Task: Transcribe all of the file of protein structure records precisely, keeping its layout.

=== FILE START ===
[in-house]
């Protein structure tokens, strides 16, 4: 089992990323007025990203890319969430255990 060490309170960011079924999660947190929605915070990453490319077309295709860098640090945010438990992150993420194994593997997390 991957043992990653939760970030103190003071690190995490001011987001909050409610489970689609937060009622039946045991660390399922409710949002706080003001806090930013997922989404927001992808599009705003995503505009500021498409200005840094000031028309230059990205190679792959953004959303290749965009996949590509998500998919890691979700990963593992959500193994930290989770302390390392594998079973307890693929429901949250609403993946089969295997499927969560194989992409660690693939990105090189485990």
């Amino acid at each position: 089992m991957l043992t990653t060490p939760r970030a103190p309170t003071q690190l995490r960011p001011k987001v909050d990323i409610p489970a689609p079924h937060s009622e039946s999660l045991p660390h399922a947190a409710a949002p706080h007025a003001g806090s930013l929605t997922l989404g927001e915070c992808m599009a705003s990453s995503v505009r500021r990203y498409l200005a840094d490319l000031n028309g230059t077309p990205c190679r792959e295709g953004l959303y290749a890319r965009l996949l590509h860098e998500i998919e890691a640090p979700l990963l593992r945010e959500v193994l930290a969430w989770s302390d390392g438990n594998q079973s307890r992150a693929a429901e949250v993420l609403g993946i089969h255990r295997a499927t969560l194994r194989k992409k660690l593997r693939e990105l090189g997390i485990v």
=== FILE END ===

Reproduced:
[in-house]
């Protein structure tokens, strides 16, 4: 089992990323007025990203890319969430255990 060490309170960011079924999660947190929605915070990453490319077309295709860098640090945010438990992150993420194994593997997390 991957043992990653939760970030103190003071690190995490001011987001909050409610489970689609937060009622039946045991660390399922409710949002706080003001806090930013997922989404927001992808599009705003995503505009500021498409200005840094000031028309230059990205190679792959953004959303290749965009996949590509998500998919890691979700990963593992959500193994930290989770302390390392594998079973307890693929429901949250609403993946089969295997499927969560194989992409660690693939990105090189485990």
């Amino acid at each position: 089992m991957l043992t990653t060490p939760r970030a103190p309170t003071q690190l995490r960011p001011k987001v909050d990323i409610p489970a689609p079924h937060s009622e039946s999660l045991p660390h399922a947190a409710a949002p706080h007025a003001g806090s930013l929605t997922l989404g927001e915070c992808m599009a705003s990453s995503v505009r500021r990203y498409l200005a840094d490319l000031n028309g230059t077309p990205c190679r792959e295709g953004l959303y290749a890319r965009l996949l590509h860098e998500i998919e890691a640090p979700l990963l593992r945010e959500v193994l930290a969430w989770s302390d390392g438990n594998q079973s307890r992150a693929a429901e949250v993420l609403g993946i089969h255990r295997a499927t969560l194994r194989k992409k660690l593997r693939e990105l090189g997390i485990v």